FabAfriq Magazine

The African Father:

It is not common place in African culture to celebrate fathers. Celebrating our mothers comes a lot easier for many, especially in the diaspora. However, for some reason, by the time June rolls around, we seem to have forgotten we have two parents, making light of  the contributions our Fathers make to our lives. Is this a direct consequence of a culture that characterises raising children as womens work or do we just not care for them, I wonder? 

 Id like to think, its not so much that we dont care but that the structure of the African family does not allow for the kind of bonding required to celebrate them.

 I look back at my childhood and my relationship with my father and it is obvious that although he was an integral part of my upbringing, the reduced contact (compared to my Mom) and the long absences definitely contributed to the nature of our relationship now.

 I have early memories of playing in the back yard with my father and a big brown dog. It must have been a mongrel. I can only describe it as something between an Africanis and a Broholmer. Early one morning, I had gone to the yard to play with it but it as nowhere to be found. When I asked my father where it was, his response was, I gave him to a guy who eats dogs

Afraid for the dog and not knowing what to believe, I hounded him for the truth. All I got out of him was that the dog was gone and would not be coming back. I remember crying for my dog all morning. Daddy then went off to work and Mummy held me and told me everything was going to be alright. Eventually, I stopped crying and with the resilience of a three year old, put it to the back of my mind. I didnt think about my dog again till I was in my mid 20s and trying to figure out why I had so much trouble trusting or holding on to anything. Now I think of that day often.

 My childhood is filled with experiences enjoyed with my father. Dinner at the table, the circus, movies, Trips to the beach, dinner at beautiful restaurants, trips to the village, visiting family and friends (We often visited a French couple with a sweet tooth and that was always a joy. Wed be spoiled rotten with treats from France but theirs was a cold, cold house. I wonder now, what their electricity bill would have been!)

I dont have many memories of doing fun stuff with my mother. I remember trips to the hairdresser, being measured for beautiful dresses, functions where I always felt like the odd one out and daily trips to and from school. In fact, time with my mother was spent doing mostly functional stuff.

As I entered my teenage years, I barely saw my father. My secondary education was completed at a boarding school and I didnt see him for months at a time. Mother would come to visit every month. During breaks, he was always working and by the time he came home, was too tired to offer more than the occasional grunt in my direction. Time together was very limited; my memories are dotted with a few of what felt like perfunctory appearances by my father. The laughs were very few and far between.

Roll forward to adulthood and my ideas of what I want to do with my life are as opposite to what my parents want from me as chalk and cheese. After years of boarding school and busy holidays, they have no idea who I am. We row constantly about what they would like me to do with my life and my refusal to be the dutiful daughter they raised me to be. Eventually, we hit rock bottom. I didnt talk to them for over a year. Then one summer, Mother came to visit. It was a tense time and it wasnt until at the end of her trip we managed vaguely, to patch things up. Over the years we have slowly built on that relationship. We have gone from a relationship of dominance versus dependence to one of mutual respect with advice traded both ways.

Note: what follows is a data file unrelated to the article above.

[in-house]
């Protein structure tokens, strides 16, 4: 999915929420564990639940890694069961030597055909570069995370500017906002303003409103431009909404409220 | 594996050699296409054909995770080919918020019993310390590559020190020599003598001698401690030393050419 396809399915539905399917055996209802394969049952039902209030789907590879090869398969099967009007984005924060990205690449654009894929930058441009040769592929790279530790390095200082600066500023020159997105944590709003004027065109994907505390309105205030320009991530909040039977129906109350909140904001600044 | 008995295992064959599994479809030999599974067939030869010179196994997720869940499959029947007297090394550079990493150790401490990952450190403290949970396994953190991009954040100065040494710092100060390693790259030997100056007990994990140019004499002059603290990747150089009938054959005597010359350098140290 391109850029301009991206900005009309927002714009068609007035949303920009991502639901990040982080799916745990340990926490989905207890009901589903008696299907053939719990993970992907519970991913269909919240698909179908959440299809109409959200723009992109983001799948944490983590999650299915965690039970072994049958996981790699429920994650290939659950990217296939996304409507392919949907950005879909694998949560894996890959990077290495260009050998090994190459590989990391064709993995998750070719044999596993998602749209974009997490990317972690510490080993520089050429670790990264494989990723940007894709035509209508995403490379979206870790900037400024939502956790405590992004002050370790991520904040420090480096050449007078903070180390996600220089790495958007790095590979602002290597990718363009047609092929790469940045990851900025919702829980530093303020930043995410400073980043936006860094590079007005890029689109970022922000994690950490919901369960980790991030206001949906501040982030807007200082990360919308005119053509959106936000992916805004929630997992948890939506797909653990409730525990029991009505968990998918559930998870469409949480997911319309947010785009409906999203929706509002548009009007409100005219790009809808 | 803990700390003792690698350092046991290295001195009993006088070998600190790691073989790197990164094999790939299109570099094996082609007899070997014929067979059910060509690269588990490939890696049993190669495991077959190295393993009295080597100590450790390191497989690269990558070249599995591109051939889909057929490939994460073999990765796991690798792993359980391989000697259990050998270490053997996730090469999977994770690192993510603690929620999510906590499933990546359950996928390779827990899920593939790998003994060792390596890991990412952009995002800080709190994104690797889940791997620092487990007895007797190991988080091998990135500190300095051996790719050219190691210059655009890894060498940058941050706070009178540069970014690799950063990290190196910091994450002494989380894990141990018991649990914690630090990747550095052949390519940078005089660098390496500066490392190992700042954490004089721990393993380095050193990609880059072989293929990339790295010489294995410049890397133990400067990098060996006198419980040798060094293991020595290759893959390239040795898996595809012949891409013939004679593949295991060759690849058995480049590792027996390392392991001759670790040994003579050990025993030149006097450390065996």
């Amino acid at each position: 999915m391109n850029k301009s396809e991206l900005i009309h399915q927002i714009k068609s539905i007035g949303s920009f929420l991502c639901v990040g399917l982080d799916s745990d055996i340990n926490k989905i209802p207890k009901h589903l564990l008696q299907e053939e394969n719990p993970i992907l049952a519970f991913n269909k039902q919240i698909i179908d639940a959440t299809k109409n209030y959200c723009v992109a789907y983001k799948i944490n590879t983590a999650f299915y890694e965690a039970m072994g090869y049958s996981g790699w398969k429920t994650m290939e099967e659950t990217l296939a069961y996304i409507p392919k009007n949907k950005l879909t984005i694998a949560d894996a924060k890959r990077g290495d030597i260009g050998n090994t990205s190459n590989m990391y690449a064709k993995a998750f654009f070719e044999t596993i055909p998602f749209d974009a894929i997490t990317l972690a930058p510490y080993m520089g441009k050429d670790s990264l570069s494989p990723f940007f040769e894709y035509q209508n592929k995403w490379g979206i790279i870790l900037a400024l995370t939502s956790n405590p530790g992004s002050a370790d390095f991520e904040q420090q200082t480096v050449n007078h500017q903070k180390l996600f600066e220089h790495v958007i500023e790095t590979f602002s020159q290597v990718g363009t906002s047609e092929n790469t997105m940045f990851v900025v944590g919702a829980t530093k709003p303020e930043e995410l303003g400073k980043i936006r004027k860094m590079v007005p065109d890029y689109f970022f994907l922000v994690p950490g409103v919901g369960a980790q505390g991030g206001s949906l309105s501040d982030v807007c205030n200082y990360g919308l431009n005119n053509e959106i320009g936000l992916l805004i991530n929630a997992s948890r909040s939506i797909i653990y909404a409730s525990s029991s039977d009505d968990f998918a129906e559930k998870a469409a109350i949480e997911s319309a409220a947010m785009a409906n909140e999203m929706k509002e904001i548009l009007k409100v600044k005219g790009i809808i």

In all this time, the relationship with my father has gotten marginally better. He refrains from getting in my way and I in his. It is one of unspoken mutual agreement not to overstep the boundaries, rather than mutual respect and understanding. I could talk on the phone to my mother for hours, my father and I struggle to talk for a few minutes.

I think often about why this is the case. I love my father and I know he loves me. He is a very quiet man and not given to talking incessantly; which probably explains why he and my mother complement each other so well. Even after taking that into consideration, there is still a vast chasm between my relationships with each parent.

I look back at my life and the only difference is the time I spent with my mother. All those trips to school, the market, the visits in secondary school and her presence at the dinner table managed to forge a bond so strong, it seems to overpower any other, except the bond I share with my son.

I dont love my mother more than I love my father. I just love him differently. I find it easier to talk to her because we have spent more time together. So, when mothers day rolls around, its easier to pick up the phone and shout, Happy Mothers day.

On Fathers day, its a more muted affair. I have to think about it before I pick up the phone. I wonder if hell even know that its Fathers day. Will he care that I want to tell him that he means a lot to me? I pick up my phone and dial the number. He picks up. 90 seconds later, the conversation is over.

Happy Fathers Day, Dad!

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